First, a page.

Scientists develop new type of stem cell with only half a genome
- Scientists in Israel and the United States successfully created a new type of embryonic stem cell which only has one copy of the human genome, rather than the usual two. Published in Nature, the findings could help with genetic research for oncology and precision medicine.
- The new stem cells are the first human cells to be discovered which are capable of cell division with only one set of chromosomes.
- Typically, a human cells carry two sets of 23 chromosomes, except for reproductive cells which only carry one set. Reproductive cells, however, can't divide and make more copies of themselves.
The scientists, from The Hebrew University of Jerusalem, Columbia University Medical Center, and The New York Stem Cell Foundation Research Institute, hope their discovery can help make gene editing easier.
""One of the greatest advantages of using haploid human cells is that it is much easier to edit their genes," said Ido Sagi, the lead researcher at The Hebrew University. Since human cells carry two copies of genes, it is more difficult to see the effects of a mutation in one copy as the other functions as a backup.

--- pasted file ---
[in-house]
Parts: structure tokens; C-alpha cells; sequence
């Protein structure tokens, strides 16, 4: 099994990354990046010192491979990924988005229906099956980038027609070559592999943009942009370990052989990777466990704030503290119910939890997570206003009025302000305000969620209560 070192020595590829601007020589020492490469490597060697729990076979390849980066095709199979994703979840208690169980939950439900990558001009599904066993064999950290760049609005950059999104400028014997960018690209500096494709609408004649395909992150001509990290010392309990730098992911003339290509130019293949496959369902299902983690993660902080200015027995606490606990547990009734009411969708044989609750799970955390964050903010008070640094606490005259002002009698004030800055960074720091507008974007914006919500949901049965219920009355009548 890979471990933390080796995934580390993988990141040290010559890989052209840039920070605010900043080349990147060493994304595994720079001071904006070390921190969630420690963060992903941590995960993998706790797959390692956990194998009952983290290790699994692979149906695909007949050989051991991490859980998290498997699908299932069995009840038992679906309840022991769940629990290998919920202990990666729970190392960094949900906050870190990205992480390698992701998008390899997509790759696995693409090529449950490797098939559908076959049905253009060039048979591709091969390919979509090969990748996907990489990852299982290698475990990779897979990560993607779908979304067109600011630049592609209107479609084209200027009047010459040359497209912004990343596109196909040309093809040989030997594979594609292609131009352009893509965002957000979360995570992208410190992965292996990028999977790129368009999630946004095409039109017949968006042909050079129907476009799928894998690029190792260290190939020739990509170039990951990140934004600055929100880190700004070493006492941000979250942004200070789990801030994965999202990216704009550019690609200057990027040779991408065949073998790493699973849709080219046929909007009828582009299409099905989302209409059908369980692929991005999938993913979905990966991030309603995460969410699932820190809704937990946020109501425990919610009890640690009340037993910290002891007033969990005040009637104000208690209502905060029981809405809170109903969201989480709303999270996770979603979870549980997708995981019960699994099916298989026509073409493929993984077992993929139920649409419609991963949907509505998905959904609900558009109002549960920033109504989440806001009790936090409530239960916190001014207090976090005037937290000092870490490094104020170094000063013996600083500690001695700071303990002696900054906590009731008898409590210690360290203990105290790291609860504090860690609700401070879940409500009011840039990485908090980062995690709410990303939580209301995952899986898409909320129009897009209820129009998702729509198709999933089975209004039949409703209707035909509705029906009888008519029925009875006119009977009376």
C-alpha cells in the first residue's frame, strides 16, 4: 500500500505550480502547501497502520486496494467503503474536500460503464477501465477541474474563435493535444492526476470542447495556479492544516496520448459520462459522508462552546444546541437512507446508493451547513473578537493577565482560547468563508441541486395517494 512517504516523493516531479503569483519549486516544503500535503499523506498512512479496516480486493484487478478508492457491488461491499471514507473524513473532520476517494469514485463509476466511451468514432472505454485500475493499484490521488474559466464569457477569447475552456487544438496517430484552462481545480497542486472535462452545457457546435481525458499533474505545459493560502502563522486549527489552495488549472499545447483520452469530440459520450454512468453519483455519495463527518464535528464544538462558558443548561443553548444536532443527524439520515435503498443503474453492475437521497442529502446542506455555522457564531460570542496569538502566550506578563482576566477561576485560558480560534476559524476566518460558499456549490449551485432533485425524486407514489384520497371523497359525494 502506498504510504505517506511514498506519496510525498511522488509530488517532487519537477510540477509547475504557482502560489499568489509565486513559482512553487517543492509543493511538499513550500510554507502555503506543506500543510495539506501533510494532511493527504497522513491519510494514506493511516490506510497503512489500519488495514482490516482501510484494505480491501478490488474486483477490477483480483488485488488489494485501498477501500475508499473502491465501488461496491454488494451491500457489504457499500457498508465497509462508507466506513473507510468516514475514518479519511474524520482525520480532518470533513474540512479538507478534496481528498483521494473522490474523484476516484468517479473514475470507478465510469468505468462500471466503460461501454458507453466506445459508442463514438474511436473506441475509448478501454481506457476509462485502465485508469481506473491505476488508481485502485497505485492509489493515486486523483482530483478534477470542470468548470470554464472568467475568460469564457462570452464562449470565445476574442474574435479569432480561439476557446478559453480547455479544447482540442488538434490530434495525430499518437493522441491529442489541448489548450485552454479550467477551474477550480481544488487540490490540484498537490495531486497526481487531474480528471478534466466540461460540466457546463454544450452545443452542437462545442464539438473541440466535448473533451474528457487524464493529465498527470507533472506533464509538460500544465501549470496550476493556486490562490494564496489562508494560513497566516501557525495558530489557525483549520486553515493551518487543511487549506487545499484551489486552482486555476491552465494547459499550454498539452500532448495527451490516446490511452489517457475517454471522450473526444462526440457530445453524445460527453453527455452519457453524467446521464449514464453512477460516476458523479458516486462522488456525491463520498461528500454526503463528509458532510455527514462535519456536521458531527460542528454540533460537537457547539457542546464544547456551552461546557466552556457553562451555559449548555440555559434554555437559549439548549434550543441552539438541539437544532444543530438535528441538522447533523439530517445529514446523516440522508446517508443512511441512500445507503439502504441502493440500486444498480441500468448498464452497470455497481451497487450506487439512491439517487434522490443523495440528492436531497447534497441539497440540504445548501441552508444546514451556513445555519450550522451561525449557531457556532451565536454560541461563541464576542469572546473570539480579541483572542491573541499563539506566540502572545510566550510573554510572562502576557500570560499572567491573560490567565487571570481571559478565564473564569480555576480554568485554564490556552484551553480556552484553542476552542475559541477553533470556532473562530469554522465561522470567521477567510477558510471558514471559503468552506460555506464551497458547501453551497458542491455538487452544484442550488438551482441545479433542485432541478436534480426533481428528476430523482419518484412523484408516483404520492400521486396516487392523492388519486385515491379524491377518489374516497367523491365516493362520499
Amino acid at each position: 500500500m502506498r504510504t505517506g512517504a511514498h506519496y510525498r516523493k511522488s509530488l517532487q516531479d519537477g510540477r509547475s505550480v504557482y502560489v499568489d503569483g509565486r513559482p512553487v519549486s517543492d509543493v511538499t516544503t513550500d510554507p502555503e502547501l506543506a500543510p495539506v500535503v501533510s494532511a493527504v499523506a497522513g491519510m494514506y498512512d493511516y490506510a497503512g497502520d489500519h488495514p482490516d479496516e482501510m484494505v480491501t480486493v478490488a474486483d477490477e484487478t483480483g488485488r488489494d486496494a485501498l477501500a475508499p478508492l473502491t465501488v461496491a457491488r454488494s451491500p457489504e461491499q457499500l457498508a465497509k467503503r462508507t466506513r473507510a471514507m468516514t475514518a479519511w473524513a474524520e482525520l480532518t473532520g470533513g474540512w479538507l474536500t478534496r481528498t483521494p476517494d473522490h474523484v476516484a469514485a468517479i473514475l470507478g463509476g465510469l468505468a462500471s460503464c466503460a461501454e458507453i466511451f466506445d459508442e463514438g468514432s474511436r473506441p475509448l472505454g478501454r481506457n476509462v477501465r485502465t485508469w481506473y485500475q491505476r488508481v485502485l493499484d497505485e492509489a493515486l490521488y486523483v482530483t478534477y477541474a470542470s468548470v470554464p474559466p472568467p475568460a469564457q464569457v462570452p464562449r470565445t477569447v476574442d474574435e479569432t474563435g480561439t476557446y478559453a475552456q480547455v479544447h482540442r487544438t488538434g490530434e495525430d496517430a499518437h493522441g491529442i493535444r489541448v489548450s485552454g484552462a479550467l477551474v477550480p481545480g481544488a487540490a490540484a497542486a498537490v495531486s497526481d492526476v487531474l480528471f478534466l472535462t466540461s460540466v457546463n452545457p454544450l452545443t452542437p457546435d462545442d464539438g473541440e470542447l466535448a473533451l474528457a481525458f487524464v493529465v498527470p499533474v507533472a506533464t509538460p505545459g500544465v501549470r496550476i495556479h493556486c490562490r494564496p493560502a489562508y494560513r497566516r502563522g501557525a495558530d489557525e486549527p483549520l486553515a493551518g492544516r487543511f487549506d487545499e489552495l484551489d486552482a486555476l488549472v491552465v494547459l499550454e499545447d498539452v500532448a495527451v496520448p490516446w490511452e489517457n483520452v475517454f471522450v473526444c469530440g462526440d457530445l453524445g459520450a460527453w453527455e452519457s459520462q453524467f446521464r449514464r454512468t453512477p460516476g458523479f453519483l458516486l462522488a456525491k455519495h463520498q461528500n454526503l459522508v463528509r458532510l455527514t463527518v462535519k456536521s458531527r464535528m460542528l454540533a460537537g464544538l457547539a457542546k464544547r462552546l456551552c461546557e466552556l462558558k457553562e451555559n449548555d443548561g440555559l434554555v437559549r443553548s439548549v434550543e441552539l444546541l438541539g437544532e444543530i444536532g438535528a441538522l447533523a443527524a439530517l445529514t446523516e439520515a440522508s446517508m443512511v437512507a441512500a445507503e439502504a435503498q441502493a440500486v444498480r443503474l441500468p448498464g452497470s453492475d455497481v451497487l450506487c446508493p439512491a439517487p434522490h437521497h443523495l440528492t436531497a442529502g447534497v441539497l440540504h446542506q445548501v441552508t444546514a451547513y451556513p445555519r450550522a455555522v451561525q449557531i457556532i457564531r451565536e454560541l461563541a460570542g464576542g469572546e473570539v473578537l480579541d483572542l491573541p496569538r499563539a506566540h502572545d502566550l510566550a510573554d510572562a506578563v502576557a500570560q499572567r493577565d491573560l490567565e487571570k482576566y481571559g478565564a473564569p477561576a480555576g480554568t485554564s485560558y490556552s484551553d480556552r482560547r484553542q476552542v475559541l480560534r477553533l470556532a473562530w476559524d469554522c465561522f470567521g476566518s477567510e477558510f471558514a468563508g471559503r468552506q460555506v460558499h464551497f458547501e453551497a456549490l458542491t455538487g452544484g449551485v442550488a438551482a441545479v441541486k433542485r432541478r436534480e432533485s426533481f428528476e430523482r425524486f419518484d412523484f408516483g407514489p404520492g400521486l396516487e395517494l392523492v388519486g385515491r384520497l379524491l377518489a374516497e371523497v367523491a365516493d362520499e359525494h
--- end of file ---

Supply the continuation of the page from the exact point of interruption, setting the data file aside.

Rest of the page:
In order to generate the new type of cells, the scientists triggered unfertilized human egg cells to divide and isolated the resulting single-copy stem cells from normal diploid cells using a fluorescent dye. These single-copy stem cells were able to "differentiate" into a number of other human cell types, even as they retained the single set of 23 chromosomes.
Another member of the research team, Nissim Benvenisty said “these cells will provide researchers with a novel tool for improving our understanding of human development, and the reasons why we reproduce sexually, instead of from a single parent.”
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